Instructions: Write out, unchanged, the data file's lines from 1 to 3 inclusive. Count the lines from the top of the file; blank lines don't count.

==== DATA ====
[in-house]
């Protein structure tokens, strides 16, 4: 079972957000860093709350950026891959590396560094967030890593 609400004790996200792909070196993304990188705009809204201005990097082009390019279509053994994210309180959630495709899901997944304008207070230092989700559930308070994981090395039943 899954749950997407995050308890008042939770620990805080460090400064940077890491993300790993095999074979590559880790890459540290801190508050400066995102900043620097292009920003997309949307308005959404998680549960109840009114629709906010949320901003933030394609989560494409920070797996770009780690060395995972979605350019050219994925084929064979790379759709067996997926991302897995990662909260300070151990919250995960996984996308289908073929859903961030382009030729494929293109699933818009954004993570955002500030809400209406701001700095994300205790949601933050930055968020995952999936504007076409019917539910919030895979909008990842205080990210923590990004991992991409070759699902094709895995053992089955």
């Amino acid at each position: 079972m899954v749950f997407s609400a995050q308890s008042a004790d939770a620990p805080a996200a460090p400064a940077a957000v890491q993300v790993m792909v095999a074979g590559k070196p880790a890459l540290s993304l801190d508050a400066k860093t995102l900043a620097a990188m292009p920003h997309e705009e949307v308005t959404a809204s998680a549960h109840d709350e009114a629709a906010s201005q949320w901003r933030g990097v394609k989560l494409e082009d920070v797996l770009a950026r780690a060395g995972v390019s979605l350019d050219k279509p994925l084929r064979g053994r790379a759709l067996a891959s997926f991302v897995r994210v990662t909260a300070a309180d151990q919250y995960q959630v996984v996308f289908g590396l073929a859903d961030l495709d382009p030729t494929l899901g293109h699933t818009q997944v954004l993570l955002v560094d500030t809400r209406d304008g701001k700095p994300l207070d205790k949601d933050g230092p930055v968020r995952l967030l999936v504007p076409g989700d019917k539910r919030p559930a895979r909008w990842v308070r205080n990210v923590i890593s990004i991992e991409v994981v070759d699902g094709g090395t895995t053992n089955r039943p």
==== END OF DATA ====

[in-house]
């Protein structure tokens, strides 16, 4: 079972957000860093709350950026891959590396560094967030890593 609400004790996200792909070196993304990188705009809204201005990097082009390019279509053994994210309180959630495709899901997944304008207070230092989700559930308070994981090395039943 899954749950997407995050308890008042939770620990805080460090400064940077890491993300790993095999074979590559880790890459540290801190508050400066995102900043620097292009920003997309949307308005959404998680549960109840009114629709906010949320901003933030394609989560494409920070797996770009780690060395995972979605350019050219994925084929064979790379759709067996997926991302897995990662909260300070151990919250995960996984996308289908073929859903961030382009030729494929293109699933818009954004993570955002500030809400209406701001700095994300205790949601933050930055968020995952999936504007076409019917539910919030895979909008990842205080990210923590990004991992991409070759699902094709895995053992089955």
């Amino acid at each position: 079972m899954v749950f997407s609400a995050q308890s008042a004790d939770a620990p805080a996200a460090p400064a940077a957000v890491q993300v790993m792909v095999a074979g590559k070196p880790a890459l540290s993304l801190d508050a400066k860093t995102l900043a620097a990188m292009p920003h997309e705009e949307v308005t959404a809204s998680a549960h109840d709350e009114a629709a906010s201005q949320w901003r933030g990097v394609k989560l494409e082009d920070v797996l770009a950026r780690a060395g995972v390019s979605l350019d050219k279509p994925l084929r064979g053994r790379a759709l067996a891959s997926f991302v897995r994210v990662t909260a300070a309180d151990q919250y995960q959630v996984v996308f289908g590396l073929a859903d961030l495709d382009p030729t494929l899901g293109h699933t818009q997944v954004l993570l955002v560094d500030t809400r209406d304008g701001k700095p994300l207070d205790k949601d933050g230092p930055v968020r995952l967030l999936v504007p076409g989700d019917k539910r919030p559930a895979r909008w990842v308070r205080n990210v923590i890593s990004i991992e991409v994981v070759d699902g094709g090395t895995t053992n089955r039943p």